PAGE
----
In October 2018 Development Initiatives (DI) launched the third Investments to End Poverty report, which highlighted a number of challenges with the way that resources are currently allocated across developing countries. Chief among these is the fact that the places and people most at risk of being left behind have access to the fewest resources, and that continuing with business as usual will not improve this scenario. The gap between the poorest people and the rest is growing – in income, in access to resources, in opportunity – and looks set to continue to widen. This, the report shows, leaves a critical role for aid to play in directly targeting poverty eradication. However, concerning trends in the way official development assistance (ODA) is allocated threaten to prevent it from doing so effectively.
The OECD DAC’s release of final 2017 ODA data confirms the findings of Investments to End Poverty 2018, as it shows that these worrying trends (largely) continue. It further underlines the urgency with which action needs to be taken to change trajectory if we are to end poverty by 2030 and leave no one behind. Achieving the Sustainable Development Goals (SDGs) is possible and there is scope for optimism. However, much more needs to be done to both increase ODA levels (e.g. only five donors achieved the 0.7% target in 2017, down from six in 2016) and better target ODA to the places and sectors that need it most. For example, similarly to 2016, only a small proportion of ODA reached the countries most at risk of being left behind and no substantial change was recorded in allocations to health and social protection while education saw a small, real terms decrease.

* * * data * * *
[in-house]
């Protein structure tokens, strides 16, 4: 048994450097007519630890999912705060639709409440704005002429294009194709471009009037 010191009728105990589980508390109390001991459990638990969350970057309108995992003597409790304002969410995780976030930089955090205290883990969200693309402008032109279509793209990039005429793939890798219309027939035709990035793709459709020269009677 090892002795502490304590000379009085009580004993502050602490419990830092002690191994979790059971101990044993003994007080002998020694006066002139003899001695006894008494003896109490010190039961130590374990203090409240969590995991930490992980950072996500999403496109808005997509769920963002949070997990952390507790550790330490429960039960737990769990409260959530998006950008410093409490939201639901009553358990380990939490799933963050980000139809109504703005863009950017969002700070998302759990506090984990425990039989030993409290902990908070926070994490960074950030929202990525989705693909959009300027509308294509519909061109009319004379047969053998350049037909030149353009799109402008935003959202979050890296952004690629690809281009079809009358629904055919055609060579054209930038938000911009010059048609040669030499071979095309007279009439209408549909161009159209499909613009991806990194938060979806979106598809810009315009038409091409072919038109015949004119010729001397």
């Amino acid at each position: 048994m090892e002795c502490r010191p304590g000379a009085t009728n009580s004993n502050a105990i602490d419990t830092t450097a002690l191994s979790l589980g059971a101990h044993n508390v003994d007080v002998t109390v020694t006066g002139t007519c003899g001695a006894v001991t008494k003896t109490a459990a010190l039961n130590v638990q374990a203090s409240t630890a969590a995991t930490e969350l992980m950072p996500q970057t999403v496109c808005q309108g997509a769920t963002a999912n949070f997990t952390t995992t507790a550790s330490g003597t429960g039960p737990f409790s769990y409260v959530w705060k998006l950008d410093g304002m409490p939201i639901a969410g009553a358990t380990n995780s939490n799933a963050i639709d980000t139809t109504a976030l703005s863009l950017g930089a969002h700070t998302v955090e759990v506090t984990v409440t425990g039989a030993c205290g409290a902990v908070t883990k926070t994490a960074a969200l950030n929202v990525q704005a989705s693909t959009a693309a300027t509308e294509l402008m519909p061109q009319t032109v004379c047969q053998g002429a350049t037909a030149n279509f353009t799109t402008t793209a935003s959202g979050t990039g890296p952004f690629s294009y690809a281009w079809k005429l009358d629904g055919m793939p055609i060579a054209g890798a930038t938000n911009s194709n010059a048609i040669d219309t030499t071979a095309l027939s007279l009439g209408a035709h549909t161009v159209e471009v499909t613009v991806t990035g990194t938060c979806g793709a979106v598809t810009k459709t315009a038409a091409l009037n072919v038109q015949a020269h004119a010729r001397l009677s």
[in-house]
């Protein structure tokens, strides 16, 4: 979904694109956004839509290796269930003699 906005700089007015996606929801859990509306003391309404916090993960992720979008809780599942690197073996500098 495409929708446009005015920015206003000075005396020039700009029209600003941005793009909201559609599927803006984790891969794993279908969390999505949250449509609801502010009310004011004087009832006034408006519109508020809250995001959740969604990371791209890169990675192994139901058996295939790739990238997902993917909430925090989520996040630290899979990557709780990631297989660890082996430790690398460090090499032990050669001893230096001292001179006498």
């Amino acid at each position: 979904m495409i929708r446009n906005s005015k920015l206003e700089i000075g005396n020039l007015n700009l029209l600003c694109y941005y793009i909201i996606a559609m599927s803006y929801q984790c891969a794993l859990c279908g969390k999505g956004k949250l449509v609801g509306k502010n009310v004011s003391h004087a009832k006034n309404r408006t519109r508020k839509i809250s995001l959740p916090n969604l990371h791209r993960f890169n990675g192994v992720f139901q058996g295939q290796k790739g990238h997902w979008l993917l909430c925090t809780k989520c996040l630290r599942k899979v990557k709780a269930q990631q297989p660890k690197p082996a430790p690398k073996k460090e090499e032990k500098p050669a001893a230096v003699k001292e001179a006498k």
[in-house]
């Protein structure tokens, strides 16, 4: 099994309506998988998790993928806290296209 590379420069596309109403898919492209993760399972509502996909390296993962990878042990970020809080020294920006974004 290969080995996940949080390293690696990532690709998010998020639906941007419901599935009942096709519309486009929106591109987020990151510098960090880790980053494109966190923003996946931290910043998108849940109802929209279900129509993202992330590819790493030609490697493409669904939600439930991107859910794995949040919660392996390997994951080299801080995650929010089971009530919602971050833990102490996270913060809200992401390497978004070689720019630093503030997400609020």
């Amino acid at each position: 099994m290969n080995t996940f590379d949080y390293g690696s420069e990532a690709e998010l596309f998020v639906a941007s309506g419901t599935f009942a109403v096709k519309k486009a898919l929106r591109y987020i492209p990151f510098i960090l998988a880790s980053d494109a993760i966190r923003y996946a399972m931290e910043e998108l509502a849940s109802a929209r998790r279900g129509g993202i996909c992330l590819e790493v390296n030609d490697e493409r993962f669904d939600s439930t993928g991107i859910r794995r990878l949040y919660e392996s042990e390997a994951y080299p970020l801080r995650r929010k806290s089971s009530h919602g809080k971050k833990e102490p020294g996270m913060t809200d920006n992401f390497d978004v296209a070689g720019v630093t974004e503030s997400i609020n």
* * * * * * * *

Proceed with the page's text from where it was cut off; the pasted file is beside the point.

At the High-level Political Forum in 2019, as we review progress on achieving the ambitious Agenda 2030, there is an opportunity for all actors in the development community to take action to change this trajectory so that no one is left behind. DI remains committed to being an active partner in this debate, and continuing the work needed to ensure that the world achieves the SDGs, providing evidence-led research and analysis to inform better and more effective decisions about how scarce development resources can be used most effectively (on questions ranging from what countries are at most risk of being left behind to what approaches donors can take to leverage additional domestic and private sector resources for poverty eradication).
- Total net ODA fell in 2017 for the first time in five years
- ODA as a percentage of GNI fell in 21 out of 29 DAC members in 2017
- The proportion of ODA given as core multilateral funding has remained steady
- The proportion of ODA not leaving donor countries continues to be high
- Eight of the top ten recipients of ODA in 2016 are also top 10 recipients in 2017
- Following minimal growth in recent years, ODA to countries at risk of being left behind grew 12% in 2017, whilst ODA to LDCs and fragile states grew by 11% and 9% respectively
- Growth in the use of loans continues to outpace grants, even in countries considered to be at risk of or in debt distress
- ODA to health is larger than any other single sector… but ODA to other key human capital related sectors has lagged behind